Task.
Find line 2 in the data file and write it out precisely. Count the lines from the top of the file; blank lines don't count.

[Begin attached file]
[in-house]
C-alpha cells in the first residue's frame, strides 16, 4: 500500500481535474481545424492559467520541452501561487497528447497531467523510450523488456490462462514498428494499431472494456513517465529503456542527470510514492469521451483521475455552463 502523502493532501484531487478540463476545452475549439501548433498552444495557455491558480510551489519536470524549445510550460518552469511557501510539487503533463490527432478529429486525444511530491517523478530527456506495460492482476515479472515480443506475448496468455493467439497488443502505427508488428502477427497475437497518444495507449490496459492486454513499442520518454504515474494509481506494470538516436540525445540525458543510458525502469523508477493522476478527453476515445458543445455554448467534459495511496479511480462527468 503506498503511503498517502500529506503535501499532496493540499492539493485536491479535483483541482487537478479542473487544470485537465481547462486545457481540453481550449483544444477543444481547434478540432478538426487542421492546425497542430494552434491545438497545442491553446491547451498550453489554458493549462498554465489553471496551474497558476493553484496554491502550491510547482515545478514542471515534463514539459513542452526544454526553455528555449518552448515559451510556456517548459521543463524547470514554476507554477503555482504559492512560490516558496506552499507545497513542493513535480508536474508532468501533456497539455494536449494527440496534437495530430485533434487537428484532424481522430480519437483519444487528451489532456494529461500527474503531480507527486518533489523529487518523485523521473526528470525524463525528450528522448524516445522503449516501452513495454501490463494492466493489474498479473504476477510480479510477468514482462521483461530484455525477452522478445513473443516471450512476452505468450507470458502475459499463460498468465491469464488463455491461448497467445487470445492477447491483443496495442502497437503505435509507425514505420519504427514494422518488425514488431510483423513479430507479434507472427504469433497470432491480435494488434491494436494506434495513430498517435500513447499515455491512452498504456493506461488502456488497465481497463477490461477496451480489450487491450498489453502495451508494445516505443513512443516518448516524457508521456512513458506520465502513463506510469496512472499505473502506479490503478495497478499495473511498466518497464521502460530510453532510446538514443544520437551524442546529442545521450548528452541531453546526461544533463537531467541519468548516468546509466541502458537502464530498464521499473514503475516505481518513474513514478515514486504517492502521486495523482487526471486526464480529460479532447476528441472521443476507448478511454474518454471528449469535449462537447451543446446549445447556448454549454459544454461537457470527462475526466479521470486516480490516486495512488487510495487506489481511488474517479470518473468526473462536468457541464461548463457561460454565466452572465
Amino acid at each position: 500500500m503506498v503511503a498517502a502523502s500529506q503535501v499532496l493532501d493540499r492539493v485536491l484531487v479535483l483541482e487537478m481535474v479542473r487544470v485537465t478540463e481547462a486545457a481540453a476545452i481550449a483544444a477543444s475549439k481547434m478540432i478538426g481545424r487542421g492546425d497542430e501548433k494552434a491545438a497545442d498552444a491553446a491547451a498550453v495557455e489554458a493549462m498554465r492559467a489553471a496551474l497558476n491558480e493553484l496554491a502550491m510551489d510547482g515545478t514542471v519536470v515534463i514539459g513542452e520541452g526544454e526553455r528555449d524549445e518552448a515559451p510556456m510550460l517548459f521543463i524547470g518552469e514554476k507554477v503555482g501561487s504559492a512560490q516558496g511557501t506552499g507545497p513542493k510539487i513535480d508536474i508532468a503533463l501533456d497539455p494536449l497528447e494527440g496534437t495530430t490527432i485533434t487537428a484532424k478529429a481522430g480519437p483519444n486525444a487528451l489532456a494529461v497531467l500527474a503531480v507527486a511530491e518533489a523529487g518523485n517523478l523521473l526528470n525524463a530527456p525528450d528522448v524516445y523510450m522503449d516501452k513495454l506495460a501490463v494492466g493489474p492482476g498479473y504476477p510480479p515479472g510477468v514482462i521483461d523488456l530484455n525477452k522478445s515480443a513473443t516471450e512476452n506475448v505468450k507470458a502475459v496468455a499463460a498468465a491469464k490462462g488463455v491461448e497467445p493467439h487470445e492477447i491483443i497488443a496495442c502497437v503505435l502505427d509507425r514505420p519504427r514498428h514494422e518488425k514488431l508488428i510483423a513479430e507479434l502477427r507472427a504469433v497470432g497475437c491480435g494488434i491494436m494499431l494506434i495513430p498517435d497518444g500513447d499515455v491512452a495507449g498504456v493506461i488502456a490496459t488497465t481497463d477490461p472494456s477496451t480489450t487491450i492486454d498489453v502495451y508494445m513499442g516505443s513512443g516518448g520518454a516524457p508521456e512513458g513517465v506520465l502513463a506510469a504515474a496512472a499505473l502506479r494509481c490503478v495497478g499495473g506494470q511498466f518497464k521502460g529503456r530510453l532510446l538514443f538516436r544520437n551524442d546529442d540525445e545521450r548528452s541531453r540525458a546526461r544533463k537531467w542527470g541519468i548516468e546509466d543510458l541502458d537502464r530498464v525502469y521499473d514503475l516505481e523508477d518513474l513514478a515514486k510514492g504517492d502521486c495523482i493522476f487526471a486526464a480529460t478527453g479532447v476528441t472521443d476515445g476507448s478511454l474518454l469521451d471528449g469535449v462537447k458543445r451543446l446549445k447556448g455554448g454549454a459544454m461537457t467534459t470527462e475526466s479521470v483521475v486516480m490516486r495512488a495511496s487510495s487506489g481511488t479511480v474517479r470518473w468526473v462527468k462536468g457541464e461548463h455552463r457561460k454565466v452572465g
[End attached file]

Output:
C-alpha cells in the first residue's frame, strides 16, 4: 500500500481535474481545424492559467520541452501561487497528447497531467523510450523488456490462462514498428494499431472494456513517465529503456542527470510514492469521451483521475455552463 502523502493532501484531487478540463476545452475549439501548433498552444495557455491558480510551489519536470524549445510550460518552469511557501510539487503533463490527432478529429486525444511530491517523478530527456506495460492482476515479472515480443506475448496468455493467439497488443502505427508488428502477427497475437497518444495507449490496459492486454513499442520518454504515474494509481506494470538516436540525445540525458543510458525502469523508477493522476478527453476515445458543445455554448467534459495511496479511480462527468 503506498503511503498517502500529506503535501499532496493540499492539493485536491479535483483541482487537478479542473487544470485537465481547462486545457481540453481550449483544444477543444481547434478540432478538426487542421492546425497542430494552434491545438497545442491553446491547451498550453489554458493549462498554465489553471496551474497558476493553484496554491502550491510547482515545478514542471515534463514539459513542452526544454526553455528555449518552448515559451510556456517548459521543463524547470514554476507554477503555482504559492512560490516558496506552499507545497513542493513535480508536474508532468501533456497539455494536449494527440496534437495530430485533434487537428484532424481522430480519437483519444487528451489532456494529461500527474503531480507527486518533489523529487518523485523521473526528470525524463525528450528522448524516445522503449516501452513495454501490463494492466493489474498479473504476477510480479510477468514482462521483461530484455525477452522478445513473443516471450512476452505468450507470458502475459499463460498468465491469464488463455491461448497467445487470445492477447491483443496495442502497437503505435509507425514505420519504427514494422518488425514488431510483423513479430507479434507472427504469433497470432491480435494488434491494436494506434495513430498517435500513447499515455491512452498504456493506461488502456488497465481497463477490461477496451480489450487491450498489453502495451508494445516505443513512443516518448516524457508521456512513458506520465502513463506510469496512472499505473502506479490503478495497478499495473511498466518497464521502460530510453532510446538514443544520437551524442546529442545521450548528452541531453546526461544533463537531467541519468548516468546509466541502458537502464530498464521499473514503475516505481518513474513514478515514486504517492502521486495523482487526471486526464480529460479532447476528441472521443476507448478511454474518454471528449469535449462537447451543446446549445447556448454549454459544454461537457470527462475526466479521470486516480490516486495512488487510495487506489481511488474517479470518473468526473462536468457541464461548463457561460454565466452572465